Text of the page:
It is hard for me to articulate what I feel about this book because it made such a deep impression on me. Before reading this book I felt like strong rushing waters from a broken dam, vaguely wanting to go a certain direction but not really being able to harness the energy and power bursting out all over the place. This situation, if left, would either turn destructive, or in to a stagnant lake. When I read this book it taught me how to gather my rushing waters and direct them in to a healthy It is hard for me to articulate what I feel about this book because it made such a deep impression on me. Before reading this book I felt like strong rushing waters from a broken dam, vaguely wanting to go a certain direction but not really being able to harness the energy and power bursting out all over the place. This situation, if left, would either turn destructive, or in to a stagnant lake. When I read this book it taught me how to gather my rushing waters and direct them in to a healthy channel. So I can be ever-flowing, ever-increasing, always a stronger Me. I learned how to be in control (I call it being "one" with myself).

This book gave me the courage, the hope, and the tools to begin to open my eyes and really see, and accept all of Me. A difficult journey that I will probably be continuing for many years, but Oh so worth it. I really need to buy this book. It is one that I always want to have on-hand.
...more
5

Sep 17, 2008

this is probably one of the best most life altering pieces of non-ficton i've ever read and that includes crimethinc! i know the title sounds a little touchy-feely and i was nervous about it since i don't read a lot of self-help but i don't think there is anyone, man or woman, who could read this book and not walk away a better person. i read it really slowly because it took so much time to really process each chapter. i think even if you have no issues with food/weight/body issues (and if so, this is probably one of the best most life altering pieces of non-ficton i've ever read and that includes crimethinc! i know the title sounds a little touchy-feely and i was nervous about it since i don't read a lot of self-help but i don't think there is anyone, man or woman, who could read this book and not walk away a better person. i read it really slowly because it took so much time to really process each chapter. i think even if you have no issues with food/weight/body issues (and if so, congrats) you could read this book and have new tools to deal with whatever it is that's going on in your life. i give this book 10 million stars ...more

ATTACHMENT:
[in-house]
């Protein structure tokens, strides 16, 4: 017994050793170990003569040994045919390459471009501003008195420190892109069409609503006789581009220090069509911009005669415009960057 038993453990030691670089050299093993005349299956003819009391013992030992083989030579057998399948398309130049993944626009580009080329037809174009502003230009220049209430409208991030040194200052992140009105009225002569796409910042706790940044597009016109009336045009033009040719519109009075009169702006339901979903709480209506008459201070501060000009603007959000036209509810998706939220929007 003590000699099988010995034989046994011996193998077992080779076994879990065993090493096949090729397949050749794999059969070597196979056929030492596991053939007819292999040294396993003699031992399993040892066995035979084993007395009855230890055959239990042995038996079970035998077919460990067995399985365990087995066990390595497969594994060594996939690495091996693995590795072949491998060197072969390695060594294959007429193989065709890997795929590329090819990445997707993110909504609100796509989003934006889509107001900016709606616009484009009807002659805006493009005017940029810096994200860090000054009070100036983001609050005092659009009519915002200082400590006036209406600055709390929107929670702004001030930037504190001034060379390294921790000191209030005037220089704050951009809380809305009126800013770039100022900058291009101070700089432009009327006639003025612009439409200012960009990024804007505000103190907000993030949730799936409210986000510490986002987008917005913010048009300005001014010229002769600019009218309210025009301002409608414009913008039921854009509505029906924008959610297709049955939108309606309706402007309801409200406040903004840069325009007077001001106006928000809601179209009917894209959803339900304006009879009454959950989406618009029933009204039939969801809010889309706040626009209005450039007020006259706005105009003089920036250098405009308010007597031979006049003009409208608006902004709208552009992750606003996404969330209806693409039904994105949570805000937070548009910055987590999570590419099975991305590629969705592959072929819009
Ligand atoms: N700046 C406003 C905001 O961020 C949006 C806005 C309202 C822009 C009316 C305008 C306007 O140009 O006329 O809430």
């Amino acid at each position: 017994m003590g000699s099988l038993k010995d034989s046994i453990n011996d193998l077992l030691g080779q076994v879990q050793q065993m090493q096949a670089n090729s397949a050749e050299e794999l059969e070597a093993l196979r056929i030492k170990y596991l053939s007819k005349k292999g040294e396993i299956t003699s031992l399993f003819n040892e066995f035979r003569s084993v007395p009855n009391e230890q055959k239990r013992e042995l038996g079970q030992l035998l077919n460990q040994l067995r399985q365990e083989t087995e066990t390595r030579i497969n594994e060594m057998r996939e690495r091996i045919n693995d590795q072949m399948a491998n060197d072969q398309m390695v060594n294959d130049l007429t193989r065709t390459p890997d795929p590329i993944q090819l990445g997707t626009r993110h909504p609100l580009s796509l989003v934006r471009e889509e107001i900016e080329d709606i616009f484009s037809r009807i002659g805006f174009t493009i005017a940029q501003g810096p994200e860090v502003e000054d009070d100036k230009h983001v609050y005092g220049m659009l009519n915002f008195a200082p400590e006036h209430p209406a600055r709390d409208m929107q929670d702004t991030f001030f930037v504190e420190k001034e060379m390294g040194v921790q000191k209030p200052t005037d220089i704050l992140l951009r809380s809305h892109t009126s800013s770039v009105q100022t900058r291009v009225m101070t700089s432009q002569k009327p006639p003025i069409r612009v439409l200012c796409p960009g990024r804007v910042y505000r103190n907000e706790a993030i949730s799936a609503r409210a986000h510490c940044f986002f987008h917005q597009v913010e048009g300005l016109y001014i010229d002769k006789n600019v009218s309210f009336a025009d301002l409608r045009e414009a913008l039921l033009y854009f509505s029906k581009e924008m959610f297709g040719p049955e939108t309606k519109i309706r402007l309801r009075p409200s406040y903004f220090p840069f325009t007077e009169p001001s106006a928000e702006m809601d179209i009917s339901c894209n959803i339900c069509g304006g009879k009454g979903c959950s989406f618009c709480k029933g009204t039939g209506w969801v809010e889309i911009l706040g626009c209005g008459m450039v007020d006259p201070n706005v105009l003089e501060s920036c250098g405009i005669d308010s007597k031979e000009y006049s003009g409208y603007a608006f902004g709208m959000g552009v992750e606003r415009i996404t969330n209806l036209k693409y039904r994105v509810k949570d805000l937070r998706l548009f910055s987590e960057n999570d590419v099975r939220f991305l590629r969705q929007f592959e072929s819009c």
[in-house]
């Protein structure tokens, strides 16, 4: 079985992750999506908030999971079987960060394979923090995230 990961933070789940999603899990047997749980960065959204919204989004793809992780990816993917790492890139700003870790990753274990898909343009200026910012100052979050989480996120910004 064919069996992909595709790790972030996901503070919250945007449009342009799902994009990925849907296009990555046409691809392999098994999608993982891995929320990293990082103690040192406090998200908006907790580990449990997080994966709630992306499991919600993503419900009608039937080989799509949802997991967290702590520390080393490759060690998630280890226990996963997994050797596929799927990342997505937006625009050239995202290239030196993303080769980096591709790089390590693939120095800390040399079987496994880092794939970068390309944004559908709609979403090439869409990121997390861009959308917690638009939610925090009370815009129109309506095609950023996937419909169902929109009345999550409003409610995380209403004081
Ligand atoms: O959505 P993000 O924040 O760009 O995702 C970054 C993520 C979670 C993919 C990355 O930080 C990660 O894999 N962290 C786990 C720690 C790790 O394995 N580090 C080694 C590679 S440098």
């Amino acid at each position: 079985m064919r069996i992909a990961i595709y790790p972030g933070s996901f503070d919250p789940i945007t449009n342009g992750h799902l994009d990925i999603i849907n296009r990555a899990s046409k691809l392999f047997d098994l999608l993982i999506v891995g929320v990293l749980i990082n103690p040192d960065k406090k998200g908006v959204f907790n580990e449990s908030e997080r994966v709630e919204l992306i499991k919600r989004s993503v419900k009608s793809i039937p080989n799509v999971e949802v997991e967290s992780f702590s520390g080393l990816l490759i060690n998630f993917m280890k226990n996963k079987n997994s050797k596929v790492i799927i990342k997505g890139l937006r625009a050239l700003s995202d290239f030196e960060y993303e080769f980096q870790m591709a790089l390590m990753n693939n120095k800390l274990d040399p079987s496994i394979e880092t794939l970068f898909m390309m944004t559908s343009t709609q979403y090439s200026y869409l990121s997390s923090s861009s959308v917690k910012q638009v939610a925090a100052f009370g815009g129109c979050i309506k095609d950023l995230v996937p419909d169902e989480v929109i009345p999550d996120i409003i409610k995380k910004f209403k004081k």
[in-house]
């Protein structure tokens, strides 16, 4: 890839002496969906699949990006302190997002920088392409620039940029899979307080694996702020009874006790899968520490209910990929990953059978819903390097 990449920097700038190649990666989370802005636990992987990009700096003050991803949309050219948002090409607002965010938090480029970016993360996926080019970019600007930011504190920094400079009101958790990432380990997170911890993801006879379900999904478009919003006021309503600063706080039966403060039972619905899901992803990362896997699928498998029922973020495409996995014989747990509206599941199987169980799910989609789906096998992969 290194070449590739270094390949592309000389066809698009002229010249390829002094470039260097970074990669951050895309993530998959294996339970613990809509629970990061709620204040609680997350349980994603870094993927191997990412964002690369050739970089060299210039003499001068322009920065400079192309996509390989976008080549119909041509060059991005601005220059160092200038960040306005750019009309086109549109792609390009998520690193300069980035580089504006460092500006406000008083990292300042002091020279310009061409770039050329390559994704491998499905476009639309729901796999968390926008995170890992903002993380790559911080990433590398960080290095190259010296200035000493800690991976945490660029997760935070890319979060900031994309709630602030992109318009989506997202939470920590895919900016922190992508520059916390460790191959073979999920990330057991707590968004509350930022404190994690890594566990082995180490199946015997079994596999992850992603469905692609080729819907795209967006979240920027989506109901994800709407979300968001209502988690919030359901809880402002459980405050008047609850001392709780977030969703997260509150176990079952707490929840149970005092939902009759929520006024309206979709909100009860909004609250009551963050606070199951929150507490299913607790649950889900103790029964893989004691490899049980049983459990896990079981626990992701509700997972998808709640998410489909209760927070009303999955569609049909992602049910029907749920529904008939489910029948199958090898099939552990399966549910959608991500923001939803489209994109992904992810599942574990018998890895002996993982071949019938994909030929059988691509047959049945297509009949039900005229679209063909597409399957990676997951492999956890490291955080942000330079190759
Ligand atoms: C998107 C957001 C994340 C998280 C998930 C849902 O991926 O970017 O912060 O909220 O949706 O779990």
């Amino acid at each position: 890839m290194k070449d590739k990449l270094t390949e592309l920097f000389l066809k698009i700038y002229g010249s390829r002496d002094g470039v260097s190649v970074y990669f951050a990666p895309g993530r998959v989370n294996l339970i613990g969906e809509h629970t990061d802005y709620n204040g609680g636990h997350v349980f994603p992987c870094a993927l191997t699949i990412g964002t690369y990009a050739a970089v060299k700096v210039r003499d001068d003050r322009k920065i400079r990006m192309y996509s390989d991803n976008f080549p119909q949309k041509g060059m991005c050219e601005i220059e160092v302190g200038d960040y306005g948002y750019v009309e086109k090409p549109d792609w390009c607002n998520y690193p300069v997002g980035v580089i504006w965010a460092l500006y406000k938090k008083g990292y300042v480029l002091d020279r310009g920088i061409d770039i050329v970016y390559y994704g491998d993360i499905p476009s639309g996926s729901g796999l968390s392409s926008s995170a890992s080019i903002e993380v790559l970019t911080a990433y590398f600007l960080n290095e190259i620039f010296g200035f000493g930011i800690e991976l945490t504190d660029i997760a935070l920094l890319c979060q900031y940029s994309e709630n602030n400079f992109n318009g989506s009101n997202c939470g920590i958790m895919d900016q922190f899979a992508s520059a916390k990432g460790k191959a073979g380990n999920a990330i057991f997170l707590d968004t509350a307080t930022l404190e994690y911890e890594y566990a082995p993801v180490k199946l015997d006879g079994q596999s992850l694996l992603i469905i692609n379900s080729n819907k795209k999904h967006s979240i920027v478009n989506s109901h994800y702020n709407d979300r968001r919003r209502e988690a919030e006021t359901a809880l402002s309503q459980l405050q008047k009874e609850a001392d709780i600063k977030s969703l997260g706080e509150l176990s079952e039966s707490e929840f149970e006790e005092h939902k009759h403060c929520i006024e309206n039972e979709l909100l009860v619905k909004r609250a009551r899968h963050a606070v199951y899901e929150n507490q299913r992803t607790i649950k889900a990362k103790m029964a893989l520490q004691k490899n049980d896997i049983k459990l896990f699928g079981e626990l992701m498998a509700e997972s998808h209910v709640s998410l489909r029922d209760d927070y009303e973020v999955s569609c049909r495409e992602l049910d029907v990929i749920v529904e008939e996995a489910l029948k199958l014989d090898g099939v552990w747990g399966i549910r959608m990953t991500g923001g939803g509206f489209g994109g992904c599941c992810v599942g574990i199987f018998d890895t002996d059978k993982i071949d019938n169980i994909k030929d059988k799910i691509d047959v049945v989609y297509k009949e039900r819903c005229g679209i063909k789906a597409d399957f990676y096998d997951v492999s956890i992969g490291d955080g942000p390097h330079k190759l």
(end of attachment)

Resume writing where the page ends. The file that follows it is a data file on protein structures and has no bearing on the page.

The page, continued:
2

Feb 06, 2015

Multiple women had recommended this book to me as an insightful guide for mending broken relationships with food. While there were certain parts of the book I found useful/powerful, I had trouble connecting to much of the advice.

The book is organized around these "myths," which she uses as metaphors for our eating disorders. I would've just skipped the myths and talked more directly about the disordered behavior. I also thought some of the chapters were a leeeettle too new age-y for me. I'm not Multiple women had recommended this book to me as an insightful guide for mending broken relationships with food. While there were certain parts of the book I found useful/powerful, I had trouble connecting to much of the advice.

The book is organized around these "myths," which she uses as metaphors for our eating disorders. I would've just skipped the myths and talked more directly about the disordered behavior. I also thought some of the chapters were a leeeettle too new age-y for me. I'm not big on dream analysis, for example. But I think the overall tone of the book (one of forgiveness and self-awareness) was important. It's also got some great feminine power/embracing your womanhood passages.

For those on the hunt for resources: The book "Intuitive Eating" spoke more accurately to my disordered eating, although at the time I wasn't ready to put into practice its suggestions. ...more
5

Sep 14, 2007

I love the use of myths and stories in this book. The author relates these to real life issues in a way that propelled me forward in my life. I highlighted so much and will reference those sections over and over again. This book made a real difference in my life.
1

May 16, 2017